Tuesday, December 20, 2011

One More Stonehenge Mystery Solved

Stonehenge, England's most famous megalithic structure, has inspired occultists and paranormal investigators for centuries. Archaeologists working at the site have finally solved one of the monument's enduring puzzles - where the rocks used by the ancient builders originally came from. This site has finally been identified as Craig Rhos-y-felin in South Wales, more than a hundred miles from the Stonehenge site.

Over the past nine months, the researchers compared mineral content and textural relationships of the rhyolite debitage stones found at Stonehenge and were finally able to pinpoint the location to within several meters of their source. Ninety-nine percent of the samples could be matched to the rocks found at Craig Rhos-y-felin, which differ from all others found in south Wales.

Further research should help the researchers eventually understand how the rocks made the long journey to Stonehenge sometime between 3000 and 1600 BC. "Many have asked the question over the years, how the stones got from Pembrokeshire to Stonehenge," said Dr. Richard Bevins, National Museum Wales. "Thanks to geological research, we now have a specific source for the rhyolite stones from which to work and an opportunity for archaeologists to answer the question that has been widely debated."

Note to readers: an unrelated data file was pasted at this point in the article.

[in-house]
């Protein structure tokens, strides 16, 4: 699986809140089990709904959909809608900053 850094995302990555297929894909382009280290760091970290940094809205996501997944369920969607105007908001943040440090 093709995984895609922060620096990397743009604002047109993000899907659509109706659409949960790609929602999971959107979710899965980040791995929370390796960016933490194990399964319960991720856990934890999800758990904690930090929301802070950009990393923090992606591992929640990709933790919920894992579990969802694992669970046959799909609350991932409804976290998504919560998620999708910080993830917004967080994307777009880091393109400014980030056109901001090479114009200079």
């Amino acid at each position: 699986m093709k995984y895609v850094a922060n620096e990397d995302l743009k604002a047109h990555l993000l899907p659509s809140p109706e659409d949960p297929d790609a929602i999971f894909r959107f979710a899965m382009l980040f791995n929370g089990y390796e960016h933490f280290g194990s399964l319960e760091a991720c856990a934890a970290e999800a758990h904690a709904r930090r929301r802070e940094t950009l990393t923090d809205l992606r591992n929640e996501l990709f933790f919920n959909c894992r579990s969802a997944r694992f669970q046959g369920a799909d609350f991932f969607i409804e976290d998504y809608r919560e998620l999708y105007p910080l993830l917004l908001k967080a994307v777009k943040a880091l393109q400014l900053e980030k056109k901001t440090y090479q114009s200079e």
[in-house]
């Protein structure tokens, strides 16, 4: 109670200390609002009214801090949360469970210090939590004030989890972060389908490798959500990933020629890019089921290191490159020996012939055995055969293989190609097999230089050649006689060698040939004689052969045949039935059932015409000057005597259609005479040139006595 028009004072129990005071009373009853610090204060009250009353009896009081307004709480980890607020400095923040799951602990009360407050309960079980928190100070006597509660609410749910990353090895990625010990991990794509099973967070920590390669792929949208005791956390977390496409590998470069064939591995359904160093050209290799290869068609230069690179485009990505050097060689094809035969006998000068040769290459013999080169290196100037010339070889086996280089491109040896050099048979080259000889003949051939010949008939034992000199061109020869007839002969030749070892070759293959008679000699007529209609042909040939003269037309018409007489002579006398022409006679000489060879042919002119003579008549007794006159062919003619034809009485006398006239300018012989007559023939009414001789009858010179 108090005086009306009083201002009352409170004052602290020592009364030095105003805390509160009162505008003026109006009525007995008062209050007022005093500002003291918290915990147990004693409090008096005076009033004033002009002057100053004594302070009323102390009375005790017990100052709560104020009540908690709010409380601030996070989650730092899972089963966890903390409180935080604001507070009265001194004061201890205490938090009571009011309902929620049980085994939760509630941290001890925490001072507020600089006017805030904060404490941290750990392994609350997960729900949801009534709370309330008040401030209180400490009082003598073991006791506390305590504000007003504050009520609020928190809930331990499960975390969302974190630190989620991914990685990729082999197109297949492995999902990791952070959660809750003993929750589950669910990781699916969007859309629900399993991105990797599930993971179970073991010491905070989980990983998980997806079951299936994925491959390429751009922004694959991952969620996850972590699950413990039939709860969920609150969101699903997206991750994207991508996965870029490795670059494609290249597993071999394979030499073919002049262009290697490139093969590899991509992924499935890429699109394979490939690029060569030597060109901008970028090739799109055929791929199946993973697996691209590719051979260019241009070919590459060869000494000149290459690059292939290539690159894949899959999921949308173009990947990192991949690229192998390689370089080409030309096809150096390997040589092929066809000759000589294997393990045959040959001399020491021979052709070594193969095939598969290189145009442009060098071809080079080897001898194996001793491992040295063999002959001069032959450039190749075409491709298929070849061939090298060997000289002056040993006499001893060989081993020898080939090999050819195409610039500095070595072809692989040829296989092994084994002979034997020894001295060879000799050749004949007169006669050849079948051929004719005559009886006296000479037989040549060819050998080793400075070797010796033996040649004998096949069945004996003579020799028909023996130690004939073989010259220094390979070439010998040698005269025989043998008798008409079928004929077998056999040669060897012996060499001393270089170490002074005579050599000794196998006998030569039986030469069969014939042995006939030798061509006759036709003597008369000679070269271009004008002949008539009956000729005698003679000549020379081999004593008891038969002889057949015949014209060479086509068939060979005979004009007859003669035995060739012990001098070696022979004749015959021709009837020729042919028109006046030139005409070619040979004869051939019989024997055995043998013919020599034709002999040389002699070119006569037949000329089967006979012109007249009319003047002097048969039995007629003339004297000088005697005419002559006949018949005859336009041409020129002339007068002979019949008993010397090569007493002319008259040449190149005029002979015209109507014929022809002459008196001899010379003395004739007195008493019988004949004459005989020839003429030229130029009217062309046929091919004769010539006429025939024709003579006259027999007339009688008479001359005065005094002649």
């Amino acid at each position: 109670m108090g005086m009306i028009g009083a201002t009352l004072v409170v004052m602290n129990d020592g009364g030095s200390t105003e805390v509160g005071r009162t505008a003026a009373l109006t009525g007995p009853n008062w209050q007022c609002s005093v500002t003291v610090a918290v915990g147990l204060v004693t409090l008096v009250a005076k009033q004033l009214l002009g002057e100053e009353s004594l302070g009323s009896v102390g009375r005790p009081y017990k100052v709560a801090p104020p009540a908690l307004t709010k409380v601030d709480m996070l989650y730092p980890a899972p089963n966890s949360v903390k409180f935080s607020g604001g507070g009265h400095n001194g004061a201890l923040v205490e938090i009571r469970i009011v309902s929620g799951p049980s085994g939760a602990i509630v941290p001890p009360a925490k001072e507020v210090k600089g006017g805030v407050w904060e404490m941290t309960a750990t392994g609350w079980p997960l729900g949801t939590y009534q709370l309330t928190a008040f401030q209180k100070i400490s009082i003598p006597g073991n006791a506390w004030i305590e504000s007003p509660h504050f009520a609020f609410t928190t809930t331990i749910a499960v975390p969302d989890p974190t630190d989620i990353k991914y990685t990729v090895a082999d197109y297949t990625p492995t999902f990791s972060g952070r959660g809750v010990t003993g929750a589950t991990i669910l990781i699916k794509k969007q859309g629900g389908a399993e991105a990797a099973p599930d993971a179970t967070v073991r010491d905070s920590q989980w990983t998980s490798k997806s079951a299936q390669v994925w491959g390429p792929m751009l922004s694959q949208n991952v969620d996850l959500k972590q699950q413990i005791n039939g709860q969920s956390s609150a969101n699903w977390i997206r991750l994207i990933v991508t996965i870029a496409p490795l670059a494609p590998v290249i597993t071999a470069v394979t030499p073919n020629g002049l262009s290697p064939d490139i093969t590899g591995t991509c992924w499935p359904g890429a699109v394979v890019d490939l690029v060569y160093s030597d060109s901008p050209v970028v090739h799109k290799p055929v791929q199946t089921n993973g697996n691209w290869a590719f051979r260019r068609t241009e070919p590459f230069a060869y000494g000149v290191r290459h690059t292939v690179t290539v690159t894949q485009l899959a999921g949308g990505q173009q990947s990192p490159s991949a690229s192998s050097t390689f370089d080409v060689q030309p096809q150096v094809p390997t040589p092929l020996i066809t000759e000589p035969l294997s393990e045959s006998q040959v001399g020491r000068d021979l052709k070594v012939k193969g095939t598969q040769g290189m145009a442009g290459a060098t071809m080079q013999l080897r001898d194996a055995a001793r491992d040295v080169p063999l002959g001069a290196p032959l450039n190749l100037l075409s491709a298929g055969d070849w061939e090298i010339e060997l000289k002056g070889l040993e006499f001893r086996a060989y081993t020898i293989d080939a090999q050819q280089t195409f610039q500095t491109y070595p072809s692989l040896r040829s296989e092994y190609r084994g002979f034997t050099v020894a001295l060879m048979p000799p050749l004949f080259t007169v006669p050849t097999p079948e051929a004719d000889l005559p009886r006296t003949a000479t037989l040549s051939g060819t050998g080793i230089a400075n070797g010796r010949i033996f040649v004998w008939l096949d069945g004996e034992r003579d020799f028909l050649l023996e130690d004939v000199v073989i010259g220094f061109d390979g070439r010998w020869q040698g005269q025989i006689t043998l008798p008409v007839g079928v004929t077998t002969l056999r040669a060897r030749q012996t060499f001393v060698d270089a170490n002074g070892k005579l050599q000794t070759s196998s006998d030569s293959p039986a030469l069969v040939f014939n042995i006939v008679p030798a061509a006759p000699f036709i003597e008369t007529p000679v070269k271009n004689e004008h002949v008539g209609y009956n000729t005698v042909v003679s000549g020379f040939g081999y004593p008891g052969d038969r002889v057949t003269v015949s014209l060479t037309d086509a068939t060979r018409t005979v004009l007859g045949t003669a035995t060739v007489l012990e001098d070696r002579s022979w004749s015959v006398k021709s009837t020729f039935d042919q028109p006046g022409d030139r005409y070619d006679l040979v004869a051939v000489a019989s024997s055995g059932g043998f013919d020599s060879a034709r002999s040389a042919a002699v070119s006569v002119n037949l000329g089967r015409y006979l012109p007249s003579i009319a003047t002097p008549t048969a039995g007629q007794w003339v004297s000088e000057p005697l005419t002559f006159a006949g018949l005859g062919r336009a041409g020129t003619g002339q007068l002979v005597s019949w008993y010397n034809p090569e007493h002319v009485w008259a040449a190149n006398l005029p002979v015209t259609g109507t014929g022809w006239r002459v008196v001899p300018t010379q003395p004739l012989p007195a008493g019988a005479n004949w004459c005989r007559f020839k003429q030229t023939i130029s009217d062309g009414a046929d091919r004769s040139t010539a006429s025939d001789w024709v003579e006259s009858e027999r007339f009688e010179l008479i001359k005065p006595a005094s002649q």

A hundred miles is a long way to move such immense rocks, but from what I've seen a number of ideas have been proposed that would have been plausible using the technology of the time. All of them would have involved an enormous amount of time and effort on the part of the builders, but if we are to assume that Stonehenge was a very important if not central religious site expending such effort upon it would not necessarily be unexpected. A site like Stonehenge is one more reminder that even though the ancients had access to less technology than we have today, they were just as intelligent and inventive as modern people in terms of working with what they had.

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